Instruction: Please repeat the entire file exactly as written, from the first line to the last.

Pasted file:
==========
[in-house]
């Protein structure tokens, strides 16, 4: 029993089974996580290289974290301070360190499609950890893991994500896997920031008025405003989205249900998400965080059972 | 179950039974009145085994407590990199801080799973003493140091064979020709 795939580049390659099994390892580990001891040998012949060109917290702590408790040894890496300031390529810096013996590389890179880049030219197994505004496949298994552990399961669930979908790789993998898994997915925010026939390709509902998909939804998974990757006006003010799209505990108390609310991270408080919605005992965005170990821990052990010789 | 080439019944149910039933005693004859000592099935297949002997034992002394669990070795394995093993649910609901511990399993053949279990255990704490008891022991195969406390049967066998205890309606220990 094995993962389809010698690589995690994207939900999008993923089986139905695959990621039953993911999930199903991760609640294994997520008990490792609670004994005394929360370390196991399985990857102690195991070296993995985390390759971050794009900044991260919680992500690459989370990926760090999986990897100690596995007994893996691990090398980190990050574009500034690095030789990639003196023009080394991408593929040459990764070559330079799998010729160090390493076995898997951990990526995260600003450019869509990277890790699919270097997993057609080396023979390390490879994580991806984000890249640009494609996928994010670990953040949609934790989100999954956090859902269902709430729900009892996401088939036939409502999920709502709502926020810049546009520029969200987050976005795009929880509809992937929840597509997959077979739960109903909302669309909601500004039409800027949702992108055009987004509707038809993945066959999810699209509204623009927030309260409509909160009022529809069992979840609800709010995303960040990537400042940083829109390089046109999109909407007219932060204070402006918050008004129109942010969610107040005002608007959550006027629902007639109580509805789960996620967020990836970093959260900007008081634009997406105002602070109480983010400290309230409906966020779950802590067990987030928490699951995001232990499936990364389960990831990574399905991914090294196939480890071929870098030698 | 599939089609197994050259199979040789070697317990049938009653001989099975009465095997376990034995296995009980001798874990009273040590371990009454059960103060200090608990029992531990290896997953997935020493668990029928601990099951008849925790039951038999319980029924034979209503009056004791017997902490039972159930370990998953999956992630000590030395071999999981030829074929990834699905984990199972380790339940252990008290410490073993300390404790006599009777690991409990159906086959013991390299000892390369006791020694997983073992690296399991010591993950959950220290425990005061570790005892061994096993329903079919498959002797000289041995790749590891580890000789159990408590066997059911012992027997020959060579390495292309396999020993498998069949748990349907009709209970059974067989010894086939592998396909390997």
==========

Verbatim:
[in-house]
């Protein structure tokens, strides 16, 4: 029993089974996580290289974290301070360190499609950890893991994500896997920031008025405003989205249900998400965080059972 | 179950039974009145085994407590990199801080799973003493140091064979020709 795939580049390659099994390892580990001891040998012949060109917290702590408790040894890496300031390529810096013996590389890179880049030219197994505004496949298994552990399961669930979908790789993998898994997915925010026939390709509902998909939804998974990757006006003010799209505990108390609310991270408080919605005992965005170990821990052990010789 | 080439019944149910039933005693004859000592099935297949002997034992002394669990070795394995093993649910609901511990399993053949279990255990704490008891022991195969406390049967066998205890309606220990 094995993962389809010698690589995690994207939900999008993923089986139905695959990621039953993911999930199903991760609640294994997520008990490792609670004994005394929360370390196991399985990857102690195991070296993995985390390759971050794009900044991260919680992500690459989370990926760090999986990897100690596995007994893996691990090398980190990050574009500034690095030789990639003196023009080394991408593929040459990764070559330079799998010729160090390493076995898997951990990526995260600003450019869509990277890790699919270097997993057609080396023979390390490879994580991806984000890249640009494609996928994010670990953040949609934790989100999954956090859902269902709430729900009892996401088939036939409502999920709502709502926020810049546009520029969200987050976005795009929880509809992937929840597509997959077979739960109903909302669309909601500004039409800027949702992108055009987004509707038809993945066959999810699209509204623009927030309260409509909160009022529809069992979840609800709010995303960040990537400042940083829109390089046109999109909407007219932060204070402006918050008004129109942010969610107040005002608007959550006027629902007639109580509805789960996620967020990836970093959260900007008081634009997406105002602070109480983010400290309230409906966020779950802590067990987030928490699951995001232990499936990364389960990831990574399905991914090294196939480890071929870098030698 | 599939089609197994050259199979040789070697317990049938009653001989099975009465095997376990034995296995009980001798874990009273040590371990009454059960103060200090608990029992531990290896997953997935020493668990029928601990099951008849925790039951038999319980029924034979209503009056004791017997902490039972159930370990998953999956992630000590030395071999999981030829074929990834699905984990199972380790339940252990008290410490073993300390404790006599009777690991409990159906086959013991390299000892390369006791020694997983073992690296399991010591993950959950220290425990005061570790005892061994096993329903079919498959002797000289041995790749590891580890000789159990408590066997059911012992027997020959060579390495292309396999020993498998069949748990349907009709209970059974067989010894086939592998396909390997």